US, UK and France request UN Security Council convene on October 7 rape report

Foreign Minister hails “big victory for morality and justice”; expects other countries to submit following Israeli request. Accuses Secretary-General of ignoring allegations.

The Foreign Ministry announced Friday that the United States, United Kingdom, and France had requested an urgent session of the UN Security Council for discussion of a UN report accusing Hamas sexual violence in the days following and preceding October 7. This was a response to a request from Israel.

In a statement, the Foreign Ministry stated that the permanent members requested to have the discussion in conjunction with a briefing given by Pramila Patten (the UN Special Representative for Sexual Violence in Conflicts) the author of the report.

Foreign Minister Israel Katz expressed his gratitude to the countries who submitted the request, and added that he “expects other countries to join the request.”

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He said, “This is an important victory for justice and morality as well as a step towards returning the hostages to their homes.”

“Every passing minute, the hostages are abused and the UN Secretary-General keeps covering his ears and closing his eyes as if it were nothing. Katz said that his silence on International Women’s Day is an embarrassment and a stain to his head.

Katz’s office informed The Times of Israel on Tuesday that Israel’s ambassador to the UN Gilad Erdan had asked the US, UK France, Malta, Ecuador Japan Slovenia and Switzerland to submit the request.

Erdan asked UN Secretary-General Antonio Guterres to convene the body as well, although it is usually the member states who do this. Guterres invoked Article 99, a rarely used provision of the UN Charter, to call the Security Council to order in December in response to the dire humanitarian situation in Gaza.

The report will be discussed at the UN’s annual meeting in April on sexual violence and conflict.

Patten’s Report, based upon more than two weeks worth of meetings, states that there are “reasonable reasons” to believe terrorists committed sexual abuse and rape during their murderous spree on October 7. It also says that the standard of proof is even higher to show that some of the 253 Hamas hostages taken that day had been subjected to rape while in captivity.

Patten, who presented the report to the UN in New York said there were “clear and compelling information” that Hamas was responsible for the sexual abuse, including rape and sexualized torture. He also stated that the Strip was a place where Hamas was holding hostages in captivity.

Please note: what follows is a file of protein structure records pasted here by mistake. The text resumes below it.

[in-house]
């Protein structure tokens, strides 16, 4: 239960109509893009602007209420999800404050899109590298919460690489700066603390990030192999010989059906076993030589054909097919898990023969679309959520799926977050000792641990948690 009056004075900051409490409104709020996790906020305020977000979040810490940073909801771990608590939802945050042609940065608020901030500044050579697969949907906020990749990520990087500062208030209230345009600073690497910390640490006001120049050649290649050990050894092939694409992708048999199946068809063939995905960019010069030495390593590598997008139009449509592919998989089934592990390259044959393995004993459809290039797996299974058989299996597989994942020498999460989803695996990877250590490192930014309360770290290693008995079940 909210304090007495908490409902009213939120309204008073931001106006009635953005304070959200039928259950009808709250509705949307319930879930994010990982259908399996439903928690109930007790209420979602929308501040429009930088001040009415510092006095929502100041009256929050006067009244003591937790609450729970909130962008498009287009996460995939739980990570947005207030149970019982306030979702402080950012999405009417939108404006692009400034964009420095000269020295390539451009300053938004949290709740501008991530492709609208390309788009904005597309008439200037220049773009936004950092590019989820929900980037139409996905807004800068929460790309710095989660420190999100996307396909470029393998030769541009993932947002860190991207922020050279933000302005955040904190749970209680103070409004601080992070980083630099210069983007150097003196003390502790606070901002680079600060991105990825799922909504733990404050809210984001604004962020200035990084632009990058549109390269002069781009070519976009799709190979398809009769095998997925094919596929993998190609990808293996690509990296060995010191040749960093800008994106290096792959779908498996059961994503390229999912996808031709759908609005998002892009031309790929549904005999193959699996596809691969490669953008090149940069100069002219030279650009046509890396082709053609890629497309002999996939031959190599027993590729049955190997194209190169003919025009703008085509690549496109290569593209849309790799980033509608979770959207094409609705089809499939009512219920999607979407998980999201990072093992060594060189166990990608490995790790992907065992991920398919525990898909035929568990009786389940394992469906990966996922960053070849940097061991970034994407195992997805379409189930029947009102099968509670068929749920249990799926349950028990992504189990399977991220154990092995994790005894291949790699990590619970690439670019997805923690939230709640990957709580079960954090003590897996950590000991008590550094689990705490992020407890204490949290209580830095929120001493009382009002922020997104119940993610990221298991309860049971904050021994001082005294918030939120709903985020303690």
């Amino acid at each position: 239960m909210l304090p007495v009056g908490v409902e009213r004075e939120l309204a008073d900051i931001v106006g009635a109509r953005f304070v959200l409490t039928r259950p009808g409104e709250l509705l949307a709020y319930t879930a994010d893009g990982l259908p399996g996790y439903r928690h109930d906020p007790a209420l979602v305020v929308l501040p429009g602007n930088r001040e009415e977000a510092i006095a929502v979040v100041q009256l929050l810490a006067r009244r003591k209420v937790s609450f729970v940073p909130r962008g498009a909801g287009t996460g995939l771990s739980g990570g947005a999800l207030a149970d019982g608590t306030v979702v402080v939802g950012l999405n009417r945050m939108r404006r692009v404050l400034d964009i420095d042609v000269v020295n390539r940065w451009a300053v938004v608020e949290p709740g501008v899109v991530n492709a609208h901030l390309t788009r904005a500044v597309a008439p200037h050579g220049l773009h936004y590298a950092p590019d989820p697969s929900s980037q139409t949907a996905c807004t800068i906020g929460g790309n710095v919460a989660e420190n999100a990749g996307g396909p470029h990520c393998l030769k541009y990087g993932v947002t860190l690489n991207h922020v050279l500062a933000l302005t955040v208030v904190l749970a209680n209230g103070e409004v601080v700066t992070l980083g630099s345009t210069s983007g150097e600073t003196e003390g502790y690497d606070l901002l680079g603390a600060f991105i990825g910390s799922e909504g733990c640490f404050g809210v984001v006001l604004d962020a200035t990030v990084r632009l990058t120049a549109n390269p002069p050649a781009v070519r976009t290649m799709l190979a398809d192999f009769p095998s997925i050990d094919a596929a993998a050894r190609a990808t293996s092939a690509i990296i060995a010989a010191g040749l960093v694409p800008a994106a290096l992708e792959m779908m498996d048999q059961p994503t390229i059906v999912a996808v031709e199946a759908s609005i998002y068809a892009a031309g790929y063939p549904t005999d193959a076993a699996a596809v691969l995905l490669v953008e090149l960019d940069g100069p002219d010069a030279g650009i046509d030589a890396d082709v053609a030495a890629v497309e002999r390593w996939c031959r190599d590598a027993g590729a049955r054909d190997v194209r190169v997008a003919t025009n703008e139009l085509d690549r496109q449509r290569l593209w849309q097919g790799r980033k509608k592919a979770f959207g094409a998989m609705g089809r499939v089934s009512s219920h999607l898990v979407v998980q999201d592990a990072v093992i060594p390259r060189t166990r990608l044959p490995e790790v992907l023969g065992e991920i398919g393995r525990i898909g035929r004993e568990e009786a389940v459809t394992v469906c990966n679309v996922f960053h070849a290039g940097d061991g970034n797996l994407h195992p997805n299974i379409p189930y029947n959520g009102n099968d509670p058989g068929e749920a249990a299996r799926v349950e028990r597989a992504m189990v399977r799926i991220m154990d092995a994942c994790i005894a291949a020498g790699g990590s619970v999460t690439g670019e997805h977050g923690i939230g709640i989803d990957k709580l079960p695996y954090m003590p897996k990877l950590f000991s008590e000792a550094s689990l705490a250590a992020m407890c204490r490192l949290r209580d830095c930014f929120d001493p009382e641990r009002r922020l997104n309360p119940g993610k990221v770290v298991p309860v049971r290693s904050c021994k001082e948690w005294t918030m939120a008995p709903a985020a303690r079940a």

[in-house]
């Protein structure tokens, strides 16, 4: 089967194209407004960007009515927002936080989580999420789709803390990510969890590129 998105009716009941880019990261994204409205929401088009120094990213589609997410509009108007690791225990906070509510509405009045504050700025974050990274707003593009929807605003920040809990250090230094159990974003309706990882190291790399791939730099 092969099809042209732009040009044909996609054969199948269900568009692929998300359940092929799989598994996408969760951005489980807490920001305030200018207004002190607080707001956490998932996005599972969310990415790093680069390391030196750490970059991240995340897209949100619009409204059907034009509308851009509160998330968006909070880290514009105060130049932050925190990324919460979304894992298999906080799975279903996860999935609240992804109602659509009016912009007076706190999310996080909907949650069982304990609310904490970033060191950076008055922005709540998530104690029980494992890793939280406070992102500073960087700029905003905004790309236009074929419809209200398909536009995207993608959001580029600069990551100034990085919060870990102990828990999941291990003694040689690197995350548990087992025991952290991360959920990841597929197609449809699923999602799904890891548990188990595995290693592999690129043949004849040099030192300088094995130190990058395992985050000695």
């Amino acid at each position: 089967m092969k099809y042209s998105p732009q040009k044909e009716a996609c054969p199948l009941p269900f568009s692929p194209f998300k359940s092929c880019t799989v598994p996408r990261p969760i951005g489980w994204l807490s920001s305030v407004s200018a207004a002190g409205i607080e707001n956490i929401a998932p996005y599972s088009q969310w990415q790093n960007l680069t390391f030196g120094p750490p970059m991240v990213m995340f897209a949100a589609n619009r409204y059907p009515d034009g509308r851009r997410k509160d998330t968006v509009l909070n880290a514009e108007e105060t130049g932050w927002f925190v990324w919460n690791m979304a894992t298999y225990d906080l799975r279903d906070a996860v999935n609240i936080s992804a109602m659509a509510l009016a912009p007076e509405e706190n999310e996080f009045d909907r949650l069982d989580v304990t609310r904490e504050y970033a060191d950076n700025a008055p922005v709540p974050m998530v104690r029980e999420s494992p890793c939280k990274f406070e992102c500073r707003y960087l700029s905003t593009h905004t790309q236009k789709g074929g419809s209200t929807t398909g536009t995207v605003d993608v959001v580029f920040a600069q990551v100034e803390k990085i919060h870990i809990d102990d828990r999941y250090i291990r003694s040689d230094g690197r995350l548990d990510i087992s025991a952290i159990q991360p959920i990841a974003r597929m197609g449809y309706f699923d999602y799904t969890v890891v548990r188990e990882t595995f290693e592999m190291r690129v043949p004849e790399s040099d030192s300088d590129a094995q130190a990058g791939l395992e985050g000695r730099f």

Patten said at the press briefing that the mission was difficult in terms of the information we received and the details. She said that “we saw a catalogue of the most inhumane and extreme forms of torture, and other horrors.” Her mission was not to investigate.

The team stated that “a fully-fledged inquiry” was required to determine the scope and magnitude of the sexual violence, as well as the specific perpetrators.

Patten stated that based upon her evidence gathering, there is reasonable grounds to believe “rape and gang rapes” occurred in the attacks of October 7, at least three places: the Supernova festival site, Kibbutz re’im and the Route 232 nearby.

She said that in most cases, the victims had been “first raped and then murdered.” She also noted “two incidents” where women’s bodies were raped.

Patten stated that the music festival grounds where hundreds of people were killed was the scene of “brutal, mass murders.” He noted that many bodies had been extensively burned or disfigured, and that there were also “repeated patterns of victims who were found partially or fully undressed and bound and shot.”

Patten stated that “some allegations” regarding sexual violence in Kibbutz Be’eri had been proven to be unfounded. This included a story about a woman’s fetus having been cut from her body while other allegations were not able to be verified.

She also said that interviews with both male and female Palestinian prisoners in the West Bank revealed “cruel and inhumane” treatment from Israeli security forces. This included “sexual violence, such as body searches and threats of rape.”

Israel has been slamming international women’s organizations for ignoring evidence that Hamas used sexual violence as a weapon during the attack on October 7, which resulted in the deaths of close to 1,200 civilians.

Katz told Israel’s diplomats that after the report was published, they should launch a public-relations offensive to pressure the UN into declaring Hamas as a terrorist group and convene the Security Council immediately to discuss the findings.

Katz instructed the envoys in a letter to promote the report’s message in interviews, social media and meetings with decision makers. He asked that every mission submit a report on their efforts to promote these messages by the 14th of March.

Katz said that the diplomats must push the idea that the “weak response by the UN signals to Hamas” that the terrorist organization will not be sanctioned for its acts.

Erdan lambasted international bodies for their slow response to the events that occurred in Gaza and communities adjacent on October 7.

In the run-up to publication of the report, the foreign minister summoned Erdan to Israel to discuss the issues. He claimed that the UN had been trying to muzzle the findings. Both diplomats have clashed repeatedly with the UN, accusing them of minimising the atrocities on October 7, and of not taking serious action in response to Israeli allegations of collaboration between UNRWA and Hamas.